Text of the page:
Editor's Comment

Tractor plant game changer

THAT AFTRADE-DMCC, the official representative of several Belarusian manufacturers, will set up a US$60 million tractor manufacturing plant in Zambia is good news to the ears of every progressive Zambian.
It is no doubt the investment has come at the right time when the country needs a huge boost to begin its recovery journey from the debilitating effects of coronavirus.
Needless to say, the investment is precisely what the country needs to push its Vision 2030 agenda. Through the Vision 2030, Zambia aspires to become a prosperous middle-income economy that offers decent employment opportunities for all Zambians of different skills and backgrounds.
To achieve the Vision 2030, Zambia has in place the Seventh National Development Plan (7NDP) – a blueprint for development which spells out a clear road map based on five pillars, namely economic diversification and job creation; poverty and vulnerability reduction; reducing developmental inequalities; enhancing human development; and creating a conducive governance environment for a diversified economy.
Having depended on mining for many decades as the country’s economic mainstay, it has become clear that the approach is no longer sustainable due to unpredictable prices on the international market, among various external factors.
Government’s strategy through the 7NDP is to diversify the economy to other sectors such as agriculture, manufacturing and tourism.
The manufacturing of tractors locally will certainly meet the aspirations of the 7NDP to boost the manufacturing sector, which has been limping for a long time.
The manufacturing plant will also enhance the much-needed revenue for the country through sales, both locally and internationally, as the company intends to export vehicles to neighbouring Malawi and Mozambique, among countries in the region.
Through the manufacturing of tractors, we foresee the agriculture sector being greatly impacted and production going up.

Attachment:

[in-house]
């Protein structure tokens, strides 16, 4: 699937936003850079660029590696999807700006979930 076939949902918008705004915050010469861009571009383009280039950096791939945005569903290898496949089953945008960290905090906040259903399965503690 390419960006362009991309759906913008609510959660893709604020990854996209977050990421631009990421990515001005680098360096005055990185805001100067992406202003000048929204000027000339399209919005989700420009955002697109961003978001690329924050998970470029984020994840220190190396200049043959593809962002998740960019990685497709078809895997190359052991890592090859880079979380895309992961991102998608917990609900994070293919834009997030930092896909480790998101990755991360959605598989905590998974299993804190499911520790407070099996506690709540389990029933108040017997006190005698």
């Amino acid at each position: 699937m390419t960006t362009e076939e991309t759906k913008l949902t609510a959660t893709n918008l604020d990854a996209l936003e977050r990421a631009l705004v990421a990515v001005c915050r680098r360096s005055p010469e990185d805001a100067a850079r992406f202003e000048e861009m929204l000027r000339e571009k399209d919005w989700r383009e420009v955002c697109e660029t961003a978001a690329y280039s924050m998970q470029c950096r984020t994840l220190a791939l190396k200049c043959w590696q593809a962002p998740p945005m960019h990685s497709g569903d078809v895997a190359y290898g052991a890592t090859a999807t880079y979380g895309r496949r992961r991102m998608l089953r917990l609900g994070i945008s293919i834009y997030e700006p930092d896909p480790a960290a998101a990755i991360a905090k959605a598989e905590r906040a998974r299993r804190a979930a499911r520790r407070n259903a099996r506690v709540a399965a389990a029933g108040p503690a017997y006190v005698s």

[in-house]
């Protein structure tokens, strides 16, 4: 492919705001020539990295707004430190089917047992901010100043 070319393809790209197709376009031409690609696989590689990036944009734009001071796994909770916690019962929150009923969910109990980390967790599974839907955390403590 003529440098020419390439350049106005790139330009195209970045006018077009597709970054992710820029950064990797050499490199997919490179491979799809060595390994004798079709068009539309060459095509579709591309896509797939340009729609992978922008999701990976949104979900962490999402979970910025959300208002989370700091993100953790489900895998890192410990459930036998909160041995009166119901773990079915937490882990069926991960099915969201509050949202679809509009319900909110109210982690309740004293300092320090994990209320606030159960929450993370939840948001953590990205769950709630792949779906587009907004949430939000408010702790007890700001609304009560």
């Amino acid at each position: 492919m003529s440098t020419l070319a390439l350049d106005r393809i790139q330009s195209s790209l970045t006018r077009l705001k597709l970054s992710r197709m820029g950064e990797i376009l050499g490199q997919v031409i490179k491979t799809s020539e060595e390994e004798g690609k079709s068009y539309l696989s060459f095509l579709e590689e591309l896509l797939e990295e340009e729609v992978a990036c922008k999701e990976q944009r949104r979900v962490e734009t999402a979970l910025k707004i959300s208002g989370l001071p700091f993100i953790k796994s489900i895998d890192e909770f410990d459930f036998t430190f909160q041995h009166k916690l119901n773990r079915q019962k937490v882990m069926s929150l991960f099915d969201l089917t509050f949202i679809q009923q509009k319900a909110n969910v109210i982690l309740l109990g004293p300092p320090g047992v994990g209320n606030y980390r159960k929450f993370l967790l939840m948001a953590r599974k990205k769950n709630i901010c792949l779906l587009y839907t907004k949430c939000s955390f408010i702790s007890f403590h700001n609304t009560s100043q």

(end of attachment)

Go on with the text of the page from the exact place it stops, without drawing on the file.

It is an established fact that Zambia has a lot of potential for agriculture due to its good climatic conditions and rich soils. However, the sector has lagged in terms of mechanisation as many people still depend on manual means of cultivating their fields.
The manufacturing of tractors locally will ensure increased accessibility to farmers through cooperatives, loans and other sector-aided means.
It is, therefore, expected that the plant will accelerate the mechanisation of the agriculture sector, thereby boosting production.
Improved production will translate into food security, thereby alleviating hunger now and in the future.
This is because the country will be able to produce more food for both consumption and export. This will expedite the country’s agenda of not only being food-secure but becoming a food basket for the region.
The investment, if well harnessed, provides an opportunity for the country to transition its citizens to an upper middle-income class through increased revenue, which will translate into more economic activities and subsequently job creation.
It is anticipated that the manufacturing plant will create more than 100 direct jobs. The impact of the 100 direct jobs is greater than meets the eye. This is because behind these 100 jobs is a network of families and communities as beneficiaries.
It is good that AFTRADE-DMCC has not gone in it all alone but has decided to partner with Zamcapitol, an engineering firm under the Ministry of Defence, to undertake the project. This will allow for skills transfer from foreign experts to Zambians.
According to head of AFTRADE-DMCC, Alexander Zingman, the project will help Zambia achieve industrialisation as well as provide good service support, spare parts and transfer of know-how and technology from Belarus.
This is certainly an investment Zambians should embrace wholeheartedly. Zambians have an obligation to work with the investor to ensure that the investment bears intended fruits for the good of the country as a whole.
The investment – if well harnessed – is indisputably a game changer.

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